To protect our species, we need to know they exist.

Published in Ecology & Evolution
To protect our species, we need to know they exist.

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To protect our species, we need to know they exist. Many species still remain undiscovered. In order to be able to protect these species, we first need to find them. One important road block to these new species discoveries is the species-centric focus seen in policy and scientists alike in sample permitting and research proposals. Another main impediment is the difficulty in obtaining permissions to access less explored areas, areas which likely harbor many novel species.

Microbes are especially difficult to study in this current species-centric perspective. To study microbes, many researchers investigate the microbiome: the entire microbial community. When a permit, organization, or land owner asks what species you are planning to study, “all microbes” (across several kingdoms of life) is usually not an expected or appropriate answer from their species-centric perspective. This becomes even more evident in sampling, export, and import permits where specific species are usually part of the application or approval process. My experience with these types of permits have shown me how plant- and animal-species-focused the consensus perspective is. While working in Ecuador on my dissertation research, I filled out many sample-related forms. I was sampling soil and root microbial communities associated with certain plant species to investigate the microbiome (both beneficial and pathogenic microbes) of species native and naturalized to the Galapagos Archipelago. At each regional environmental ministry office, the issue of not being able to name the species I am collecting always came up. In this case, we usually ended up putting the plant species, but this wasn’t the species I would be sequencing. This species focus still does not accommodate microbial research very well. From the country or regional authorities’ perspective, they are not getting accurate information either.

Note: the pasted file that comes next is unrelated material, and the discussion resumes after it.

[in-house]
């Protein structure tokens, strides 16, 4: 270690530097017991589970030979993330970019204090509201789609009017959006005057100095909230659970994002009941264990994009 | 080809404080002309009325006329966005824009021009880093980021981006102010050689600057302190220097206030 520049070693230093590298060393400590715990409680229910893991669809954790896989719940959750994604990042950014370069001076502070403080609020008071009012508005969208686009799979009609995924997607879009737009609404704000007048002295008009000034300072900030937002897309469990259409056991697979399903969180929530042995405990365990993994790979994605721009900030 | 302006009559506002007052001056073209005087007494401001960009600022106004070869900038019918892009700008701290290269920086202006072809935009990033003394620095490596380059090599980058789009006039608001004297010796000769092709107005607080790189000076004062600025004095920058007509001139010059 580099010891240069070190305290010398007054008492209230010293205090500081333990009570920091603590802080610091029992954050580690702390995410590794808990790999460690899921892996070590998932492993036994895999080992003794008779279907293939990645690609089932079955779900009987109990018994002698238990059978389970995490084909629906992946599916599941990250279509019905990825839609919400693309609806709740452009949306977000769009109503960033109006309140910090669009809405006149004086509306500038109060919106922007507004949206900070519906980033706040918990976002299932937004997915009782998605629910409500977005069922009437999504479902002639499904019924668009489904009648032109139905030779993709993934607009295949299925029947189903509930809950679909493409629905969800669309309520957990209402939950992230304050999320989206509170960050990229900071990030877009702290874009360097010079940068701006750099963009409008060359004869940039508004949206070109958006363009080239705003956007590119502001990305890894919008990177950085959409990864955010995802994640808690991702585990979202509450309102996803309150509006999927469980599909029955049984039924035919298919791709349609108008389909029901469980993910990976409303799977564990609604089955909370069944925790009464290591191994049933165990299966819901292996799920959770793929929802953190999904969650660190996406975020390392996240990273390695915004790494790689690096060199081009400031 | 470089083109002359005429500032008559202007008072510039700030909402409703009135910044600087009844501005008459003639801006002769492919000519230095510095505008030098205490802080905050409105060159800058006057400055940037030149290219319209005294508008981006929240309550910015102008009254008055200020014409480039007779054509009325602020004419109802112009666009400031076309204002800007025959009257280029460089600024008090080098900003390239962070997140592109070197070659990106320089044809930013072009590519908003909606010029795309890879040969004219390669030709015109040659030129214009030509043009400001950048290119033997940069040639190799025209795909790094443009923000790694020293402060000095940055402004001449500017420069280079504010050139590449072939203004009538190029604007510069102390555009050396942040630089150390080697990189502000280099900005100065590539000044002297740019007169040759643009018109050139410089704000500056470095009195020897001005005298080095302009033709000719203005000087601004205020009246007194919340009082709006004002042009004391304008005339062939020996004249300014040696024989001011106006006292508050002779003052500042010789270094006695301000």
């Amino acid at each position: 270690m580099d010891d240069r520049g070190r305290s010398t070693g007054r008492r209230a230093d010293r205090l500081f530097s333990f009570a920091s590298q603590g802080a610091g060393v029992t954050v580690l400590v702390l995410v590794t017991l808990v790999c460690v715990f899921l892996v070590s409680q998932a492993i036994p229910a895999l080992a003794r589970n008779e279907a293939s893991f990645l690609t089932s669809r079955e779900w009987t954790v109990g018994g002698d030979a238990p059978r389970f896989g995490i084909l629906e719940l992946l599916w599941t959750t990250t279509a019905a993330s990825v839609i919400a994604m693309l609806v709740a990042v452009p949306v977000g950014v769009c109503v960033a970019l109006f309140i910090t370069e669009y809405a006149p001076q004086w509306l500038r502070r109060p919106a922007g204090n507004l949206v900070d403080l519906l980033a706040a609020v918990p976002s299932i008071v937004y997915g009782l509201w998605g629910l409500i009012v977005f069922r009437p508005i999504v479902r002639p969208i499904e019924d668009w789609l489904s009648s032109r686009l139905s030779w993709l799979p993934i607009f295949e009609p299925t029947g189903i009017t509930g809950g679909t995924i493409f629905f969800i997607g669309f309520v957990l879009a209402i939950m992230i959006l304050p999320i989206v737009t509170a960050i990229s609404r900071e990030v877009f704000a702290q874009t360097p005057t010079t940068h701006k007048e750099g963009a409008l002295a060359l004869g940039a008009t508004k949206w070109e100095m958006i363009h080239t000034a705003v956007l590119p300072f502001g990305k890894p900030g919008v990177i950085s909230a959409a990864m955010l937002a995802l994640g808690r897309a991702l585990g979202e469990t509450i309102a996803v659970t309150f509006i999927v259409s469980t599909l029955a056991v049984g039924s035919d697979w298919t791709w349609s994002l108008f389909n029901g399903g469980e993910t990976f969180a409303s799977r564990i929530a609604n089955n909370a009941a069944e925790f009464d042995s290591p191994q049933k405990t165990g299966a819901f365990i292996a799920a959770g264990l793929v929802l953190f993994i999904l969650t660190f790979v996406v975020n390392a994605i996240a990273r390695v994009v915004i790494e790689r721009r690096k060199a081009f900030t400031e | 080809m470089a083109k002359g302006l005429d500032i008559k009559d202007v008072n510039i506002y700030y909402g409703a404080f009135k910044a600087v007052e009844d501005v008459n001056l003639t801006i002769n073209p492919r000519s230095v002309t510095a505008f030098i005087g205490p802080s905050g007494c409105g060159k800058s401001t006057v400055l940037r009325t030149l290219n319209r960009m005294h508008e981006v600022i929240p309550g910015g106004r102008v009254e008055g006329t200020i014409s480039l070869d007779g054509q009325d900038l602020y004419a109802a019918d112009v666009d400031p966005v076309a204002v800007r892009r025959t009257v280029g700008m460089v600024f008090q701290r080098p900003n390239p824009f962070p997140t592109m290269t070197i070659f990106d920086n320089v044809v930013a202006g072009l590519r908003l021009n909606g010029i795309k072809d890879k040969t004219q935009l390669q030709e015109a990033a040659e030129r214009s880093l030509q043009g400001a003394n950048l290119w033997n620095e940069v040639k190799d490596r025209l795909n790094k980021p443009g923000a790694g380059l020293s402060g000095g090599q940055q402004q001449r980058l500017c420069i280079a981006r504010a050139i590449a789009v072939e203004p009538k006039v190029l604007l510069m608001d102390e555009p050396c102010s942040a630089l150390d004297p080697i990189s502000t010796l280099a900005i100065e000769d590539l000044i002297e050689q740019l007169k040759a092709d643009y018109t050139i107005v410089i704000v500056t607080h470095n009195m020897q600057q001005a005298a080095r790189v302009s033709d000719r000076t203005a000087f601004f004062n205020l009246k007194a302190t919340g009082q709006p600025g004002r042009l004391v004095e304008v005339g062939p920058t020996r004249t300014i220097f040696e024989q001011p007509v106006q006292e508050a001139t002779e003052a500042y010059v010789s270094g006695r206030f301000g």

In both grant and permit applications, giving room to discover species and go a little outside of the specific species mentioned may increase our new species’ discoveries. In terms of proposals, it is becoming more acceptable to talk about microbiomes or ecosystems, but in all ecology fields, a species focus is present. If you don’t know the species exists, how will it be listed? Even if the entire community is the focus of the study, sampling is usually rather pre-determined, and a newly discovered organism, plant, animal or microbe, is out of scope. Routinely and explicitly giving some leeway in grants and permits to explore unexpected organisms would be very helpful in promoting discovery of new species. From a permitting perspective, these restrictions on sampling may actually be rooted in a desire to protect species, but may actually limit discovering new species to protect. A greater trust of scientists and their true desire to understand and conserve our natural heritage may go a long way in remedying this species-centric approval of studies. While applying for root import permits to the US, certain species’ roots were denied import, presumably on the grounds that they are invasive plant species. I study plant invasion, so I definitely empathize with the desire to keep invasive species out. Nonetheless, the purpose of my work is to study and better understand species’ invasion, ultimately to inform management and prevention of invasion. Increased leniency in these kinds of situations may be important to further our knowledge and protection of our species. More scientists in agencies that grant or deny requests for species’ movement may be helpful.